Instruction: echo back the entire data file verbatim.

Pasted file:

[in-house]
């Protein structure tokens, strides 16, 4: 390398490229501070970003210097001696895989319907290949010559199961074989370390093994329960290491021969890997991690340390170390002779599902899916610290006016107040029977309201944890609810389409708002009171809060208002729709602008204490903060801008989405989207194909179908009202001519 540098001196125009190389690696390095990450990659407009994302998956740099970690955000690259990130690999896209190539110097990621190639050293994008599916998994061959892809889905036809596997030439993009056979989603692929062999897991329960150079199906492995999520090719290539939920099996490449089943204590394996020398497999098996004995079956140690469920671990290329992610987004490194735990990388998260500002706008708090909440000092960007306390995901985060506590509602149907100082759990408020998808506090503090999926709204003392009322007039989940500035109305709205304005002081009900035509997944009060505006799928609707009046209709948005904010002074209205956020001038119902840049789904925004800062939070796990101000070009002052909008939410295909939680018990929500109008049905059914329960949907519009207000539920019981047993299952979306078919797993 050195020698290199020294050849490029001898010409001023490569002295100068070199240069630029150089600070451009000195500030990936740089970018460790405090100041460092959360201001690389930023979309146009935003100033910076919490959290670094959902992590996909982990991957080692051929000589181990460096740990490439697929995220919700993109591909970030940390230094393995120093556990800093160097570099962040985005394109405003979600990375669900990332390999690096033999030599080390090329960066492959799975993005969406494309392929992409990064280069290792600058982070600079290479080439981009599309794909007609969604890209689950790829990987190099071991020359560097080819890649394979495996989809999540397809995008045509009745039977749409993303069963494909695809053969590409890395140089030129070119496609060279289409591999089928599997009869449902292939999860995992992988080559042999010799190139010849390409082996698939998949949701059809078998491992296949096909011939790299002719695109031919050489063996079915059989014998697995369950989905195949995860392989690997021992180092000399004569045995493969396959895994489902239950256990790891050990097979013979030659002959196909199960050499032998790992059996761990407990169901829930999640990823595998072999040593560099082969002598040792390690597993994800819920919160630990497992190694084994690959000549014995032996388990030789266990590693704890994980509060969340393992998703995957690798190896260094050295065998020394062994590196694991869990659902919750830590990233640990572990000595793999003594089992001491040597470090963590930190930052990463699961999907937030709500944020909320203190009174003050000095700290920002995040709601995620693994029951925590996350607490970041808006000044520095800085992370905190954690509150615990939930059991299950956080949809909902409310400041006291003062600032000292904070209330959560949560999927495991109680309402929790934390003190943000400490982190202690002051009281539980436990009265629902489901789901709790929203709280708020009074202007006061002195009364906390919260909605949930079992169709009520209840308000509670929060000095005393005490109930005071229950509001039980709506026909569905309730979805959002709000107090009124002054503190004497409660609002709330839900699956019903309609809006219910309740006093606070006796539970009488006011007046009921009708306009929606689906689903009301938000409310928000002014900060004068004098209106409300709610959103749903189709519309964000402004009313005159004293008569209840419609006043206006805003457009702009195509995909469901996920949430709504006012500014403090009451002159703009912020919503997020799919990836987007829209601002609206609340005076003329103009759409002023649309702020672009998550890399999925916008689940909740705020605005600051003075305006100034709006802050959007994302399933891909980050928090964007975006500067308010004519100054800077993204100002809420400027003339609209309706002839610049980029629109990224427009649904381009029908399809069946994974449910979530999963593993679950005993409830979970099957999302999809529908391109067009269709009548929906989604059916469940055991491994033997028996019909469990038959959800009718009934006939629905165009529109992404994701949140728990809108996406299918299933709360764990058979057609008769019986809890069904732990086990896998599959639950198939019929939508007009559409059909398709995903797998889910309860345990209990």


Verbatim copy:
[in-house]
């Protein structure tokens, strides 16, 4: 390398490229501070970003210097001696895989319907290949010559199961074989370390093994329960290491021969890997991690340390170390002779599902899916610290006016107040029977309201944890609810389409708002009171809060208002729709602008204490903060801008989405989207194909179908009202001519 540098001196125009190389690696390095990450990659407009994302998956740099970690955000690259990130690999896209190539110097990621190639050293994008599916998994061959892809889905036809596997030439993009056979989603692929062999897991329960150079199906492995999520090719290539939920099996490449089943204590394996020398497999098996004995079956140690469920671990290329992610987004490194735990990388998260500002706008708090909440000092960007306390995901985060506590509602149907100082759990408020998808506090503090999926709204003392009322007039989940500035109305709205304005002081009900035509997944009060505006799928609707009046209709948005904010002074209205956020001038119902840049789904925004800062939070796990101000070009002052909008939410295909939680018990929500109008049905059914329960949907519009207000539920019981047993299952979306078919797993 050195020698290199020294050849490029001898010409001023490569002295100068070199240069630029150089600070451009000195500030990936740089970018460790405090100041460092959360201001690389930023979309146009935003100033910076919490959290670094959902992590996909982990991957080692051929000589181990460096740990490439697929995220919700993109591909970030940390230094393995120093556990800093160097570099962040985005394109405003979600990375669900990332390999690096033999030599080390090329960066492959799975993005969406494309392929992409990064280069290792600058982070600079290479080439981009599309794909007609969604890209689950790829990987190099071991020359560097080819890649394979495996989809999540397809995008045509009745039977749409993303069963494909695809053969590409890395140089030129070119496609060279289409591999089928599997009869449902292939999860995992992988080559042999010799190139010849390409082996698939998949949701059809078998491992296949096909011939790299002719695109031919050489063996079915059989014998697995369950989905195949995860392989690997021992180092000399004569045995493969396959895994489902239950256990790891050990097979013979030659002959196909199960050499032998790992059996761990407990169901829930999640990823595998072999040593560099082969002598040792390690597993994800819920919160630990497992190694084994690959000549014995032996388990030789266990590693704890994980509060969340393992998703995957690798190896260094050295065998020394062994590196694991869990659902919750830590990233640990572990000595793999003594089992001491040597470090963590930190930052990463699961999907937030709500944020909320203190009174003050000095700290920002995040709601995620693994029951925590996350607490970041808006000044520095800085992370905190954690509150615990939930059991299950956080949809909902409310400041006291003062600032000292904070209330959560949560999927495991109680309402929790934390003190943000400490982190202690002051009281539980436990009265629902489901789901709790929203709280708020009074202007006061002195009364906390919260909605949930079992169709009520209840308000509670929060000095005393005490109930005071229950509001039980709506026909569905309730979805959002709000107090009124002054503190004497409660609002709330839900699956019903309609809006219910309740006093606070006796539970009488006011007046009921009708306009929606689906689903009301938000409310928000002014900060004068004098209106409300709610959103749903189709519309964000402004009313005159004293008569209840419609006043206006805003457009702009195509995909469901996920949430709504006012500014403090009451002159703009912020919503997020799919990836987007829209601002609206609340005076003329103009759409002023649309702020672009998550890399999925916008689940909740705020605005600051003075305006100034709006802050959007994302399933891909980050928090964007975006500067308010004519100054800077993204100002809420400027003339609209309706002839610049980029629109990224427009649904381009029908399809069946994974449910979530999963593993679950005993409830979970099957999302999809529908391109067009269709009548929906989604059916469940055991491994033997028996019909469990038959959800009718009934006939629905165009529109992404994701949140728990809108996406299918299933709360764990058979057609008769019986809890069904732990086990896998599959639950198939019929939508007009559409059909398709995903797998889910309860345990209990």